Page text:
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Analysis

Supreme Court’s Punt on Gerrymandering Offers Path Forward

The Wisconsin decision ends the notion that all partisan gerrymanders are acceptable.

At first glance, two eagerly awaited Supreme Court decisions in the Wiscon­sin and Mary­land partisan gerry­man­der­ing cases earlier this week seemed an anti­cli­max, with the Court send­ing both cases back to lower courts on tech­nical grounds.

But focus­ing solely on mech­an­ics over­looks the fact that the Court’s opin­ion includes crit­ical new inform­a­tion about the Court’s think­ing on partisan gerry­man­der­ing, an issue that has long stymied the justices. The Court’s dead­lock in Vieth v. Jube­lirer in 2004, in fact, was so seem­ingly irresolv­able that many lawmakers concluded that they had no restraints on partisan gerry­man­der­ing. That decision, combined with new advances in data crunch­ing, led to the unpre­ced­en­tedly extreme gerry­manders in 2011 that warp Amer­ican polit­ics today.

The Wiscon­sin decision ends the notion that all partisan gerry­manders are accept­able.  (The Mary­land case was decided on more proced­ural grounds.) For all the sigh­ing in some quar­ters about the rulings, the Court points the way to not one but at least two poten­tial aven­ues for attack­ing partisan gerry­man­der­ing.

Let’s start with Chief Justice John Roberts’s major­ity opin­ion in the Wiscon­sin case, which all nine justices joined.

Although the Wiscon­sin plaintiffs attemp­ted to bring claims chal­len­ging the redis­trict­ing map as a whole, the chief justice wrote that “[t]o the extent the plaintiffs’ alleged harm is the dilu­tion of their votes, that injury is district specific.” In other words, map chal­lengers must show that the districts where they live were directly affected by the gerry­mander. Because there was no evid­ence of that in the Wiscon­sin case, the Court returned the matter to the trial court. The plaintiffs will then have another chance to prove they’ve been person­ally harmed by extreme partisan gerry­man­der­ing.

That result provides an import­ant clari­fic­a­tion about the kind of gerry­man­der­ing the Court believes is uncon­sti­tu­tional. For example, a Demo­cratic voter in heav­ily Repub­lican West Texas might not have a gerry­man­der­ing claim based on vote dilu­tion. No matter how congres­sional districts are drawn in West Texas, the over­whelm­ingly Repub­lican popu­la­tion means the districts will remain Repub­lican. But a Demo­cratic voter in Austin or the Dallas-Fort Worth region, where Demo­cratic voters were ruth­lessly split apart or crammed together to engin­eer a Repub­lican advant­age, might well assert a success­ful claim.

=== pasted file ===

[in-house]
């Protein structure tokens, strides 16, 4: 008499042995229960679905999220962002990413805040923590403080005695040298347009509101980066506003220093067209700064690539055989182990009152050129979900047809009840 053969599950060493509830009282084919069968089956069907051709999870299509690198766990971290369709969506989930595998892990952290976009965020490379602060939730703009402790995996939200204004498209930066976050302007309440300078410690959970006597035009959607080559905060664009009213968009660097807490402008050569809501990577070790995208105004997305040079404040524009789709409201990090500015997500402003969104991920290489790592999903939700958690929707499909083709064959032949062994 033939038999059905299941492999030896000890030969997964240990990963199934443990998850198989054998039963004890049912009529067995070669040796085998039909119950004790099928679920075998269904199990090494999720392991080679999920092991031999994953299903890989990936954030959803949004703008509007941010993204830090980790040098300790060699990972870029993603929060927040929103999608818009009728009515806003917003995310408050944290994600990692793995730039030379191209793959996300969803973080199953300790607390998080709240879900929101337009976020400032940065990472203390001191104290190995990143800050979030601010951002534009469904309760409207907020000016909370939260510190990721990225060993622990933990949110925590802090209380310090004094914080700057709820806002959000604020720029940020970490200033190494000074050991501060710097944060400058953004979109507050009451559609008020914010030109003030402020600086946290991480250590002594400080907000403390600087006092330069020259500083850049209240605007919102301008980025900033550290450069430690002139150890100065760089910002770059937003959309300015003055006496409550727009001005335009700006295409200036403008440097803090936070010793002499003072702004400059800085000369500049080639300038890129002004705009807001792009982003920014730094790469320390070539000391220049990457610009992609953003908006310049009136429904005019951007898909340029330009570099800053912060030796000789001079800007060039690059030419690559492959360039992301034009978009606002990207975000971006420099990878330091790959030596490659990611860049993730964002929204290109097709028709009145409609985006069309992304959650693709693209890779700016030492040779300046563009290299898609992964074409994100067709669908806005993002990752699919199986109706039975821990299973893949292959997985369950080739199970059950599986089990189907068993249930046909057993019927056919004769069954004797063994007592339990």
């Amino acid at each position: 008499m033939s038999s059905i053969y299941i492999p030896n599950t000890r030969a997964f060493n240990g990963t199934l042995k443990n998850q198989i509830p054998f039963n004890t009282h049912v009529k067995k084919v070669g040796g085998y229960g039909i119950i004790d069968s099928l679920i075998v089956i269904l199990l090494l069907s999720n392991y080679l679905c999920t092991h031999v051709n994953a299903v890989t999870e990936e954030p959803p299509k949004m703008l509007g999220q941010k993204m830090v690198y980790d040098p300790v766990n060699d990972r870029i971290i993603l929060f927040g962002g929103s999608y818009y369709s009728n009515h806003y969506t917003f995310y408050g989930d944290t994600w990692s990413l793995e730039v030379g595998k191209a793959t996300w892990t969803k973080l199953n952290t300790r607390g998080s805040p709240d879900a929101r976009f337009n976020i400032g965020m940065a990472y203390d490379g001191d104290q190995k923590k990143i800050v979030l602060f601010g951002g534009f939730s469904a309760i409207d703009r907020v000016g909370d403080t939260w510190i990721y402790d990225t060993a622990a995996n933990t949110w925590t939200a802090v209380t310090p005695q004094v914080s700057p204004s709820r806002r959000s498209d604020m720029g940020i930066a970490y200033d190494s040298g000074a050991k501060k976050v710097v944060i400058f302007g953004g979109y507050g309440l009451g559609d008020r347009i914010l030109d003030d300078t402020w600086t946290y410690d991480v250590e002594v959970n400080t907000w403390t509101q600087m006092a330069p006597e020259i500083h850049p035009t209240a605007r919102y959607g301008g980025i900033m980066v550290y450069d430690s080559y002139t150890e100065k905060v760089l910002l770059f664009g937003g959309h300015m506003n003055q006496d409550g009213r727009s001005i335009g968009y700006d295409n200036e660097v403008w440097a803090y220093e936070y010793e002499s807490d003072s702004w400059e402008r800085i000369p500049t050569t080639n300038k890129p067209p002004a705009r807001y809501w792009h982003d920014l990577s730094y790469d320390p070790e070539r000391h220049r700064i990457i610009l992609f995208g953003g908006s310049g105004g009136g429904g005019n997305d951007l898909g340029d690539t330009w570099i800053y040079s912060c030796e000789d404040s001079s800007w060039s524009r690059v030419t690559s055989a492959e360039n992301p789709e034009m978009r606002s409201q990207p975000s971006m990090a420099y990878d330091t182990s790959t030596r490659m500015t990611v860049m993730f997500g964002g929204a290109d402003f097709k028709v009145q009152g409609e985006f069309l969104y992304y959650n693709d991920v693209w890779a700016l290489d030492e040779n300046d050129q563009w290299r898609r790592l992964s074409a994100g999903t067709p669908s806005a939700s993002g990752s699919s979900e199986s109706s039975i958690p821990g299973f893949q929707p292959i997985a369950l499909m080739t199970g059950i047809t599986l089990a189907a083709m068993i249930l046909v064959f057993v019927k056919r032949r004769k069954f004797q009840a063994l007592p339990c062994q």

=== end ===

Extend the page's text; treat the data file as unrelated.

Justice Elena Kagan’s concur­rence for the four liberal justices laid out a second, and possibly broader, path for chal­len­ging partisan gerry­manders. She sugges­ted claims could be brought based on infringe­ment of “First Amend­ment rights of asso­ci­ation held by parties, other polit­ical organ­iz­a­tions, and their members.”

Unlike vote dilu­tion claims, which are rooted in the Four­teenth Amend­ment, Kagan wrote that First Amend­ment claims can be brought on a statewide basis since the harm is “that the gerry­mander has burdened the abil­ity of like-minded people across the State to affil­i­ate in a polit­ical party and carry out that organ­iz­a­tion’s activ­it­ies and objects” (i.e., winning elec­tions). In other words, an indi­vidual might not be able to bring a statewide claim but polit­ical parties are not simil­arly constrained.

Of course, Kagan’s path would require winning the vote of a fifth justice — but the chance to win that fifth vote is just around the corner. Next term, perhaps as early as the fall, the Court will hear a North Caro­lina case that involves one of the most aggress­ive gerry­manders of the decade. That case, unlike the ones from Wiscon­sin and Mary­land, involves a statewide claim by a polit­ical party as well as district-specific claims by indi­vidual voters. That puts the North Caro­lina case squarely within the para­met­ers set by both Roberts and Kagan.

In addi­tion, it’s all but certain that Wiscon­sin and Mary­land will have another round before the Court. In Wiscon­sin, the plaintiffs are allowed to amend their claims to align with the Court’s guid­ance. The Mary­land suit will head to trial. Perhaps as early as next spring, the two cases could again be before the Court.

Regard­less, this week’s rulings are big wins for voters. The Court has given citizens seek­ing to chal­lenge extreme gerry­man­der­ing a clear blue­print of what they must allege to have their claims considered by a court.

Although the tech­nical resol­u­tions of these cases may not be satis­fy­ing, it is clear the Court wants to bring clar­ity to one of the knot­ti­est issues in Amer­ican juris­pru­dence. And that’s a win for every­one.

(Photo: iStock)